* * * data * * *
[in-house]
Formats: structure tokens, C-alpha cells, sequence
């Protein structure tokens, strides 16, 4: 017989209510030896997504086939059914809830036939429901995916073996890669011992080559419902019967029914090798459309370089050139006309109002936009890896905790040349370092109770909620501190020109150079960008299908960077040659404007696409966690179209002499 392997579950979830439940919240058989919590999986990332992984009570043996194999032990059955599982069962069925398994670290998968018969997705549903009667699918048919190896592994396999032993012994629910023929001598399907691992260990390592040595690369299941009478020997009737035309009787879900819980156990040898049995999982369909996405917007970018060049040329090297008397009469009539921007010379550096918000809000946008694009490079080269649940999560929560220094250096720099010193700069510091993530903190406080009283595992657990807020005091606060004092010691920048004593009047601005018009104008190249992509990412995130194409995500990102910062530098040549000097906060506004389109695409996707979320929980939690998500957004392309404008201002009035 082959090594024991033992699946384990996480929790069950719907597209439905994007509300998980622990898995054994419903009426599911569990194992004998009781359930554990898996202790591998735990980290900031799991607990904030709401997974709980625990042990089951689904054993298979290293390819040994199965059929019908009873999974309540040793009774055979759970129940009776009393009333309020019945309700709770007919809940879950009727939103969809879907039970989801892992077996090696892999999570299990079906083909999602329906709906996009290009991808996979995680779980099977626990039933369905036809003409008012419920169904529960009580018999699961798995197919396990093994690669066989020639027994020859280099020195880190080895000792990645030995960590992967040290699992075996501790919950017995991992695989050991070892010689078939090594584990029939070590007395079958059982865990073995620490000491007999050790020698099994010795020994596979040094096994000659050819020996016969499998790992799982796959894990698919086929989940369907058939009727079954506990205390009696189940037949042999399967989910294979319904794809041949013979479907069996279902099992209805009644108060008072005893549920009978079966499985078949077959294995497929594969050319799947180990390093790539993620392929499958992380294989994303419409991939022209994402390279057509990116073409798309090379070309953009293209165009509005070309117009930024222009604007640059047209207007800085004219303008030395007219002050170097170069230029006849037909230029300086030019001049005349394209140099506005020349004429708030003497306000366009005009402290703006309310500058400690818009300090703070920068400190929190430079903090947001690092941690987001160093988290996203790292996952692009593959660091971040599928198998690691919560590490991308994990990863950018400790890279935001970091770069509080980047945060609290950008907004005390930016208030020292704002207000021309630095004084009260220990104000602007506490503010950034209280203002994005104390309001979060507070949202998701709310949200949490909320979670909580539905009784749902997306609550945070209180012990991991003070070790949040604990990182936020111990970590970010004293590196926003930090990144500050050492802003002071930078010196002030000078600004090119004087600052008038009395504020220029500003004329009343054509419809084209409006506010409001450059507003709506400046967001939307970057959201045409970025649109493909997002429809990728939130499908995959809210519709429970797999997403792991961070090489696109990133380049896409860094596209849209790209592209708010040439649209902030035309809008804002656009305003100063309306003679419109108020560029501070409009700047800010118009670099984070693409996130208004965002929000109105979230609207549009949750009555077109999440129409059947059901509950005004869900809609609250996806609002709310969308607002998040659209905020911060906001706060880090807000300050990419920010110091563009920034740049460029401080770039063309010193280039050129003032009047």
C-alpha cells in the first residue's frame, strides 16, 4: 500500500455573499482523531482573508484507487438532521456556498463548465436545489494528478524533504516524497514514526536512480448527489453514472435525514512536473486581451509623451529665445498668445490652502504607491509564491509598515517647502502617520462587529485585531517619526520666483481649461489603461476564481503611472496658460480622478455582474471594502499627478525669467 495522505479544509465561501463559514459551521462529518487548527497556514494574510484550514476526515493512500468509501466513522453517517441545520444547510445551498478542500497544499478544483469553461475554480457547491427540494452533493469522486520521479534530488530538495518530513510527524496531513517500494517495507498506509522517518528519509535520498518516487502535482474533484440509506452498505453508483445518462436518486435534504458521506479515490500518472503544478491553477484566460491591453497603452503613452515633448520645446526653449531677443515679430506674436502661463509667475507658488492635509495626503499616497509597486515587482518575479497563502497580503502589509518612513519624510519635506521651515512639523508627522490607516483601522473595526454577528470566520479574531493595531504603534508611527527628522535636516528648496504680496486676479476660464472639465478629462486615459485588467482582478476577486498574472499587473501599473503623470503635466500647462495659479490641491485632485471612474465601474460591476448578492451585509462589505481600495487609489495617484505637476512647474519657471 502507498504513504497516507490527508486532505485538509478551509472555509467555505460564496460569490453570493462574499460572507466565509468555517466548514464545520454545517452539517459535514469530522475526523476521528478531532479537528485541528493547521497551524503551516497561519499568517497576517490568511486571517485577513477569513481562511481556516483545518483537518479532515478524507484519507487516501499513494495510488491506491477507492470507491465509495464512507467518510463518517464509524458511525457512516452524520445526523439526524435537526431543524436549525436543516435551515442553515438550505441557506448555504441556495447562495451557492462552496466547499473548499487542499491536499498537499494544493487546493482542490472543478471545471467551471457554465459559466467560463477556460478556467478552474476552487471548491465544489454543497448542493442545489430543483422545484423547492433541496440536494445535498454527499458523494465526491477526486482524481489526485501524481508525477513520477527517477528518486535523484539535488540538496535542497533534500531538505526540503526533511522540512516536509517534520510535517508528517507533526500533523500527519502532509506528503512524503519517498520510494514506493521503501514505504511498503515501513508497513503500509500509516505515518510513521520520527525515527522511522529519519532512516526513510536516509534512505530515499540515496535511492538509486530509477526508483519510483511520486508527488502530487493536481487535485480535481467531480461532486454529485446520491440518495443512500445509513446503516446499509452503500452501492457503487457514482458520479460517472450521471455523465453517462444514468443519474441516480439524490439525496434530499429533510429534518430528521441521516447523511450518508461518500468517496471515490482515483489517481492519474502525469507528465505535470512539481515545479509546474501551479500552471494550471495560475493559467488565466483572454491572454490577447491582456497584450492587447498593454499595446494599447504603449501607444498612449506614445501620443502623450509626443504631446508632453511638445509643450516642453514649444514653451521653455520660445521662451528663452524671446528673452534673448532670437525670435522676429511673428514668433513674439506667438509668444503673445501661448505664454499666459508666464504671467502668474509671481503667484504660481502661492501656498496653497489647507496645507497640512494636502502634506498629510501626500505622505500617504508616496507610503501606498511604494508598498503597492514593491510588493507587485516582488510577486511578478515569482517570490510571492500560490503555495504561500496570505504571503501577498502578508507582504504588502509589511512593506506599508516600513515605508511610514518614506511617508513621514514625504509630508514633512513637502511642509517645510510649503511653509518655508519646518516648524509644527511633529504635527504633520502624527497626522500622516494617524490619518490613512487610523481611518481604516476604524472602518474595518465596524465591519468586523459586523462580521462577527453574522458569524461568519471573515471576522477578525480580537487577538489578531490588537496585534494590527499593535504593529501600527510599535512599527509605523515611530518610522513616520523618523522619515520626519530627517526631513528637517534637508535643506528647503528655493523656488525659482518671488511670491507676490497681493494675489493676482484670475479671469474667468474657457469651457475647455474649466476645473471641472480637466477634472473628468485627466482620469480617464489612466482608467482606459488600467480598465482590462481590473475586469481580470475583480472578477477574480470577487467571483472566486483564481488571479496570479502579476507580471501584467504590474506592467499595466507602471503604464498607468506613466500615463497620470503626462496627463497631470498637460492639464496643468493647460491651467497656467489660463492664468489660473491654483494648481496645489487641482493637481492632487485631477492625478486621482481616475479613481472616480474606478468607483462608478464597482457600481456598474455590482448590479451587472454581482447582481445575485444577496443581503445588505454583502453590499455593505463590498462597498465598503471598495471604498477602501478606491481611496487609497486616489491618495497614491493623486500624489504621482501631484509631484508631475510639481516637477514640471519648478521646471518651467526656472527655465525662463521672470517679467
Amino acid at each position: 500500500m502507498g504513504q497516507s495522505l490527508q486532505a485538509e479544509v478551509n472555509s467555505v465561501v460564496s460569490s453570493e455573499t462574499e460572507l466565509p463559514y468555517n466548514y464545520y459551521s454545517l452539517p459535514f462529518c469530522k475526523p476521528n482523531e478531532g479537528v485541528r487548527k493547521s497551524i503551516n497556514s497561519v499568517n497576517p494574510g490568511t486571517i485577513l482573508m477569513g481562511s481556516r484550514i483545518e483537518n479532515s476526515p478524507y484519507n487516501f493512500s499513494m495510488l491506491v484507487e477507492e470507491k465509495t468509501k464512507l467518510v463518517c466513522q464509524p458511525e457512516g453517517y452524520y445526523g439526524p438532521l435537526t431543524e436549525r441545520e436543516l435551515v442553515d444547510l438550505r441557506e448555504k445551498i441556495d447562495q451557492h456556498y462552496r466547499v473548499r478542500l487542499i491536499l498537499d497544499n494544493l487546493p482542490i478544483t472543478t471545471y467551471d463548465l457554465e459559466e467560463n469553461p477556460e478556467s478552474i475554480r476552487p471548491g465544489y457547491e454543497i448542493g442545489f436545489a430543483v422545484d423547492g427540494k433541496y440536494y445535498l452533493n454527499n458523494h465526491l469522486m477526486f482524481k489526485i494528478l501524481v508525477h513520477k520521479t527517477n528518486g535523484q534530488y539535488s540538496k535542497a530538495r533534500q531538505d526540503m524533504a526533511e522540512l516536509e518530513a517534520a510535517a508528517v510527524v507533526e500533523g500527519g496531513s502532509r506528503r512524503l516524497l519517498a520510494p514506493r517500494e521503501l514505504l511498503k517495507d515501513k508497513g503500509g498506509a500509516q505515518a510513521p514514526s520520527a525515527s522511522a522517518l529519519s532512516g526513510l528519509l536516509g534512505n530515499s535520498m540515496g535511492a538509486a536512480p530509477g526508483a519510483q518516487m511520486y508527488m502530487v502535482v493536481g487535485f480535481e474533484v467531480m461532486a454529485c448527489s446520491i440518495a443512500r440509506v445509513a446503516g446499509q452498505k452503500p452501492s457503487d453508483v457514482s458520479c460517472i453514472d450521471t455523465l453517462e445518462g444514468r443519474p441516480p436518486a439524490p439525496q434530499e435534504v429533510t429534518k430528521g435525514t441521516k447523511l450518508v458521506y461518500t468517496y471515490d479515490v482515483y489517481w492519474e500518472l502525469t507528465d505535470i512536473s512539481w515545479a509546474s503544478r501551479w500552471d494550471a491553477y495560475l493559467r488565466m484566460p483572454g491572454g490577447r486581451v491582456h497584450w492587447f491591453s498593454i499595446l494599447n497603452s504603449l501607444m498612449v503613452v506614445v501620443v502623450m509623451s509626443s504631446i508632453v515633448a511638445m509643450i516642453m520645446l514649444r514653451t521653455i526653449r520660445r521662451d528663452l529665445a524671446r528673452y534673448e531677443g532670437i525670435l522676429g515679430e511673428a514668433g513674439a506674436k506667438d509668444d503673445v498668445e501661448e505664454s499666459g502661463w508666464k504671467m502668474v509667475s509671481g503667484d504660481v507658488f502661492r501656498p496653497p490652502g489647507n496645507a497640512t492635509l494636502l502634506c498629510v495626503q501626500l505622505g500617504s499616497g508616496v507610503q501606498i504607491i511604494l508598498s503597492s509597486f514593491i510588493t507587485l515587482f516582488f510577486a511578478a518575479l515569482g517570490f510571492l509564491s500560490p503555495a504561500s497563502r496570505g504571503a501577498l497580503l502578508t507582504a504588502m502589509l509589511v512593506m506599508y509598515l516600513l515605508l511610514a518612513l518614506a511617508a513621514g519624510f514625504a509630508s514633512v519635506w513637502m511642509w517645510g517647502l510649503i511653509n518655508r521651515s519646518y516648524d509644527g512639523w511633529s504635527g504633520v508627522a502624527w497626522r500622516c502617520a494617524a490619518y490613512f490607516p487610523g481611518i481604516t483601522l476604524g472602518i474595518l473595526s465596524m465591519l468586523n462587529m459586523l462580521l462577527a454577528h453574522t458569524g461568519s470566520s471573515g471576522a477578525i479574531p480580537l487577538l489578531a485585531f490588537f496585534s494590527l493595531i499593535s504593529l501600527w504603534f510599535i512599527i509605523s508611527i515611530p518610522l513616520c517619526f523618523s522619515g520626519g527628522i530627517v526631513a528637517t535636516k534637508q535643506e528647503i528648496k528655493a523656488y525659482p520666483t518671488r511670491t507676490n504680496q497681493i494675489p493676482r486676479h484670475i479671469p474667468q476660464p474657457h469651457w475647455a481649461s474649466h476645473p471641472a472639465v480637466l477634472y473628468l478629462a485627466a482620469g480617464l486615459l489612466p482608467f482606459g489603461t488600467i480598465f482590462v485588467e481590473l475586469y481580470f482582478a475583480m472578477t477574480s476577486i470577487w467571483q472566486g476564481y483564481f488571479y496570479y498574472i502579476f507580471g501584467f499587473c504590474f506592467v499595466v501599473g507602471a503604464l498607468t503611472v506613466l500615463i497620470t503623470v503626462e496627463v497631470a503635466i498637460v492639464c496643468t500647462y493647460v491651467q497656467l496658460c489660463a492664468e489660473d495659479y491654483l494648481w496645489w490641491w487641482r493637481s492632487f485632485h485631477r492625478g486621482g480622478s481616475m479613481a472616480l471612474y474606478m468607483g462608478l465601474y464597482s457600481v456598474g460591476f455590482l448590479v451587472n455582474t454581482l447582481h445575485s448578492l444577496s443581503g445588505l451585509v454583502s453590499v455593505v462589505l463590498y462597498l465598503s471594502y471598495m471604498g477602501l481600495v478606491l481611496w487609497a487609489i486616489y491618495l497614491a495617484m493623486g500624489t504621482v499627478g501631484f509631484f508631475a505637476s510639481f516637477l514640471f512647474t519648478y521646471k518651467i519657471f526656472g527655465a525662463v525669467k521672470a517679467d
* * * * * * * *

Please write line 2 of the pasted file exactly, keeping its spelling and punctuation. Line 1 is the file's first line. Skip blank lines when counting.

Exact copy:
Formats: structure tokens, C-alpha cells, sequence